How to run a sensitivity study?


This article presents how to run sensitivity studies in MANATEE software to study the noise of electric motors as well as their electromagnetic performances.

The multisimulation environment allows to automatically generate design configurations in a combinatorial way, launch the simulations and analyze the results (e.g. correlation analysis). Both continuous and discrete design variables can be handled, and several response functions can be evaluated.


The multi-simulation environment can be used to run a sensitivity study. The aim is to track the influence of some simulation or machine input variables on some specific MANATEE scalar outputs.

The following example study the sensitivity of acoutic noise and electromagnetic torque according to the geometry of the default induction machine of MANATEE.

The default sensitivity analysis (or multi-simulation) is activated with (in project file):

Input.Simu.type_sensitivity = 1;

This mode will make the combinatorial combination of all input variables. If one wants to make the input variables vary synchronously (combining first value of first variable with first value of the second variable, etc), the sensitivity mode to be chosen is 2. Alternatively one can use a pre-processing script as explained in the advanced multi simulation article.

Then you need to select the Input you want to make change (in the example : stator slot dimension, yoke height, airgap, lamination length).

Input.Simu.names_var={'H2s'; 'W2s'; 'Hsy'; 'gap'; 'Lst1'};

The list of input variables with their description can be found in MANATEE_Input_variables.xlsx Excel file of the /Doc folder. For every variables, you need to specify if they are discrete (1) or continuous (0). In the example all the variables are continuous (the order of the variable match the one in Input.Simu.names_var):


Then you need to specify how you want to define the possible values for each variables. You can either enter an exhaustive set of the value that the variable will take (1) or an interval in which random values will be taken (0). In this exemple all variables are define with intervals:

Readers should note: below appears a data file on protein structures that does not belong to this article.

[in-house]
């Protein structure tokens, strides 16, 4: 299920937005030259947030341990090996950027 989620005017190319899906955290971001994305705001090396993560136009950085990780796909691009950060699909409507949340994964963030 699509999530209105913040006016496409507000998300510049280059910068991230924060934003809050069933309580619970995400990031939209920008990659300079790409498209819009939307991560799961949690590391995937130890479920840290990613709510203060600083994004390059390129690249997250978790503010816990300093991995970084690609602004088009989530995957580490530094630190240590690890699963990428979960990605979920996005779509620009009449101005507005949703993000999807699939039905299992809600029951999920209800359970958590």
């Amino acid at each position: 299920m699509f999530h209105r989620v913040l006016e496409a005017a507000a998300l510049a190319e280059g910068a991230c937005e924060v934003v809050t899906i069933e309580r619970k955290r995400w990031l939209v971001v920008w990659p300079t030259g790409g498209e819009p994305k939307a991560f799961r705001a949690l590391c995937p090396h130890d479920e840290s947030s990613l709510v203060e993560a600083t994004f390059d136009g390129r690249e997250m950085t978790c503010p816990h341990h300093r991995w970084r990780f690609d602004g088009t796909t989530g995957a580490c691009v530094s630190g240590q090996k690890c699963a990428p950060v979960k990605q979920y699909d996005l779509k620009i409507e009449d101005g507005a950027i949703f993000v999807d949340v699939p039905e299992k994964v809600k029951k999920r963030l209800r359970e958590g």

To make the sensitivity study, the Input must make small changes around the current value. In the example, the Input can vary +/- 10% around their current value :

Input.Simu.bds_contvar={[27e-3 33e-3]; [10.8e-3 13.8e-3]; [31.5e-3 38.5e-3]; [1.35e-3 1.65e-3]; [315e-3 385e-3]};

Now you have to chose how many different values you want to simulate for each Input. MANATEE will run a simulation for every combination of the values. In this example, only 4 different values are used for each design variable (so the simulation will be run 4*4*4*4*4 = 1024 times).


For a basic sensitivity study 2 values are enough. The number of value is the same for every Input so the number of points is specified as a scalar. If you want to have, for instance, 10 value for the airgap you must use the following code:


The sampling strategy in the specified boundaries can by chosen with:


If type_sampling is at 0, the values are linearly spaced in the boundaries and therefore will be the same every time the simulation is run.

As an example, to look at the torque and the maximum sound power level at variable speed one should specify the corresponding variable names as:


More options can be found in the article on how to define output variables in sensitivity studies and optimizations.

Running the simulation

The project is launched as a standard simulation. A fixed speed simulation is always initialized before the sensitivity analysis.

The text output gives the total number of simulations and the estimated maximum simulation time. During the simulation one can track the value of the Input and Output in the Matlab console (along with the corresponding simulation number).

At the end an XOutput structure is created like in variable speed simulation. One can also find in Output.MultiSim.Xconf a Matrix whose row n°i are the actual value of the Input use for the i-th simulation and the corresponding output (in the same order as in Input.Sime.names_var and Input.Simu.names_resp)

Result interpretations

All the post-processings of the multisimulation environment can be found on the plot commands documentation section For a sensitivity study, you want to know the correlation between your Input and Output :

Correlation between the Input and Output of the sensitivity study
Correlation between the Input and Output of the sensitivity study
Correlation factor between design variables and objectives
Correlation factor between design variables and objectives

The cloud of points obtained after the sweep can also be explored at the end using the MultSim viewer. You can also combine an user-defined post-processing and the export to excel tool to save some specific design configuration.

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